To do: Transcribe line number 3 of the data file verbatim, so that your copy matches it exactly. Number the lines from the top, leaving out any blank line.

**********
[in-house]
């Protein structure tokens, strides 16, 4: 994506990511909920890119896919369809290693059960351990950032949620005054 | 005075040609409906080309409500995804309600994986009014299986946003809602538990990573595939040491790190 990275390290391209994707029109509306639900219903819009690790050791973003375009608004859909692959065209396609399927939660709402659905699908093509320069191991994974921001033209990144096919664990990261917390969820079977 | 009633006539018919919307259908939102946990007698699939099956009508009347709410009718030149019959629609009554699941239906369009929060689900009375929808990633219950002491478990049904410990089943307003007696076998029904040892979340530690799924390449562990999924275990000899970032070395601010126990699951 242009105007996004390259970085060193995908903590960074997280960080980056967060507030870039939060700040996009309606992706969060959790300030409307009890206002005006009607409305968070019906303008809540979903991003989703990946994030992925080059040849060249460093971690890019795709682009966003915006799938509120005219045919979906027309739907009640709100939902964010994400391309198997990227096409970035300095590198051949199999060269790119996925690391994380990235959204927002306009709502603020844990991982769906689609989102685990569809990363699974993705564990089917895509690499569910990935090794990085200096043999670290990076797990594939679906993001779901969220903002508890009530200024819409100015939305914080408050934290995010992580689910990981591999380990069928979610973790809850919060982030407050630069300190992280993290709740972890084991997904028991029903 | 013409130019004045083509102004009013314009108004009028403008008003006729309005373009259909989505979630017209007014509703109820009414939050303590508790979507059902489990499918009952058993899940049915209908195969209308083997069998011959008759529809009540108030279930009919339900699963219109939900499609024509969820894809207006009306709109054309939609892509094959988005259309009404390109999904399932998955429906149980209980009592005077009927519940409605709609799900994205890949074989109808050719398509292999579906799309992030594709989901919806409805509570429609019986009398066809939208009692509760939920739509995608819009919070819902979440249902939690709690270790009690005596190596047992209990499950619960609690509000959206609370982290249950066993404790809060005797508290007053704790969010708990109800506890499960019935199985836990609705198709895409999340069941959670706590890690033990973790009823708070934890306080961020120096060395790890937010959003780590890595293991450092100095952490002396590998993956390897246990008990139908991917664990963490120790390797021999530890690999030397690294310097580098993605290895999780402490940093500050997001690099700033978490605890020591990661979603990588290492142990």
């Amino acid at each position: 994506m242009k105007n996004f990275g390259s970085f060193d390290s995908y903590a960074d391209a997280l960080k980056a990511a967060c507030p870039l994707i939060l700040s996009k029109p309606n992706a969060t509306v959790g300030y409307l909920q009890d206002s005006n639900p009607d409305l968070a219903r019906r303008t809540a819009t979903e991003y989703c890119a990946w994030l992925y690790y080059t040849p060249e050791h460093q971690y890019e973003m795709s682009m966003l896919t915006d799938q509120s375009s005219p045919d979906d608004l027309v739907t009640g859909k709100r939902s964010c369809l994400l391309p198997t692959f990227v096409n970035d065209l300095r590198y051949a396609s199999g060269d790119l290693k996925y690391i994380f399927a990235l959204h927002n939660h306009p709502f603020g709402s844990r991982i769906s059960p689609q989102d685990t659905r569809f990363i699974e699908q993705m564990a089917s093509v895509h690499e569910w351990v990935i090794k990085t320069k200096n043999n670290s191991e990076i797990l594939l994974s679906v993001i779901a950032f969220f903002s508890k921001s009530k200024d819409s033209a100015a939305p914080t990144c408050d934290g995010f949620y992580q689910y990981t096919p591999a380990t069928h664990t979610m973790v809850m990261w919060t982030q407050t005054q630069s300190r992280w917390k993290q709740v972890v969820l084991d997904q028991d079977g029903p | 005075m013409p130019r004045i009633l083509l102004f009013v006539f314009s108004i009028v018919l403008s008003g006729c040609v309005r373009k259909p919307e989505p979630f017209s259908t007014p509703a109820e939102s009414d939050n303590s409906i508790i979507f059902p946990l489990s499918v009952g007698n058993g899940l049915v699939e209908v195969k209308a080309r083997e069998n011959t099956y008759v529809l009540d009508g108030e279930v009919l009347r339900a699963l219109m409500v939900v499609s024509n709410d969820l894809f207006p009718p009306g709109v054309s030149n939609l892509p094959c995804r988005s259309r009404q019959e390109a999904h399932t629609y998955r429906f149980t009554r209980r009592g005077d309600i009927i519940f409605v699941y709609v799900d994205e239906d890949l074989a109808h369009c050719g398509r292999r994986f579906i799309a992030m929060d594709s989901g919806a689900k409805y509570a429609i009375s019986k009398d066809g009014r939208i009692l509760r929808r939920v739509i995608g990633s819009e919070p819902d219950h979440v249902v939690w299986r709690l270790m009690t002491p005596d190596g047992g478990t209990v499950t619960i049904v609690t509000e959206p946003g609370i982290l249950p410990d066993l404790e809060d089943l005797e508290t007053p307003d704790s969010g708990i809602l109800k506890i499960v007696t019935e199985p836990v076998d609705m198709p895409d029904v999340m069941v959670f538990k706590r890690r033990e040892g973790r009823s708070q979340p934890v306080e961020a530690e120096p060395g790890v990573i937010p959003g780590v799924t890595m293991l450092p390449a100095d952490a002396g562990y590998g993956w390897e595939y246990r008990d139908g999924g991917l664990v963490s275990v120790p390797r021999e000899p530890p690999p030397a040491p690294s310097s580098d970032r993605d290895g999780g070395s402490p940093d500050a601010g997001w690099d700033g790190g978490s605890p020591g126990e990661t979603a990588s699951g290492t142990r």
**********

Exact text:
């Amino acid at each position: 994506m242009k105007n996004f990275g390259s970085f060193d390290s995908y903590a960074d391209a997280l960080k980056a990511a967060c507030p870039l994707i939060l700040s996009k029109p309606n992706a969060t509306v959790g300030y409307l909920q009890d206002s005006n639900p009607d409305l968070a219903r019906r303008t809540a819009t979903e991003y989703c890119a990946w994030l992925y690790y080059t040849p060249e050791h460093q971690y890019e973003m795709s682009m966003l896919t915006d799938q509120s375009s005219p045919d979906d608004l027309v739907t009640g859909k709100r939902s964010c369809l994400l391309p198997t692959f990227v096409n970035d065209l300095r590198y051949a396609s199999g060269d790119l290693k996925y690391i994380f399927a990235l959204h927002n939660h306009p709502f603020g709402s844990r991982i769906s059960p689609q989102d685990t659905r569809f990363i699974e699908q993705m564990a089917s093509v895509h690499e569910w351990v990935i090794k990085t320069k200096n043999n670290s191991e990076i797990l594939l994974s679906v993001i779901a950032f969220f903002s508890k921001s009530k200024d819409s033209a100015a939305p914080t990144c408050d934290g995010f949620y992580q689910y990981t096919p591999a380990t069928h664990t979610m973790v809850m990261w919060t982030q407050t005054q630069s300190r992280w917390k993290q709740v972890v969820l084991d997904q028991d079977g029903p | 005075m013409p130019r004045i009633l083509l102004f009013v006539f314009s108004i009028v018919l403008s008003g006729c040609v309005r373009k259909p919307e989505p979630f017209s259908t007014p509703a109820e939102s009414d939050n303590s409906i508790i979507f059902p946990l489990s499918v009952g007698n058993g899940l049915v699939e209908v195969k209308a080309r083997e069998n011959t099956y008759v529809l009540d009508g108030e279930v009919l009347r339900a699963l219109m409500v939900v499609s024509n709410d969820l894809f207006p009718p009306g709109v054309s030149n939609l892509p094959c995804r988005s259309r009404q019959e390109a999904h399932t629609y998955r429906f149980t009554r209980r009592g005077d309600i009927i519940f409605v699941y709609v799900d994205e239906d890949l074989a109808h369009c050719g398509r292999r994986f579906i799309a992030m929060d594709s989901g919806a689900k409805y509570a429609i009375s019986k009398d066809g009014r939208i009692l509760r929808r939920v739509i995608g990633s819009e919070p819902d219950h979440v249902v939690w299986r709690l270790m009690t002491p005596d190596g047992g478990t209990v499950t619960i049904v609690t509000e959206p946003g609370i982290l249950p410990d066993l404790e809060d089943l005797e508290t007053p307003d704790s969010g708990i809602l109800k506890i499960v007696t019935e199985p836990v076998d609705m198709p895409d029904v999340m069941v959670f538990k706590r890690r033990e040892g973790r009823s708070q979340p934890v306080e961020a530690e120096p060395g790890v990573i937010p959003g780590v799924t890595m293991l450092p390449a100095d952490a002396g562990y590998g993956w390897e595939y246990r008990d139908g999924g991917l664990v963490s275990v120790p390797r021999e000899p530890p690999p030397a040491p690294s310097s580098d970032r993605d290895g999780g070395s402490p940093d500050a601010g997001w690099d700033g790190g978490s605890p020591g126990e990661t979603a990588s699951g290492t142990r």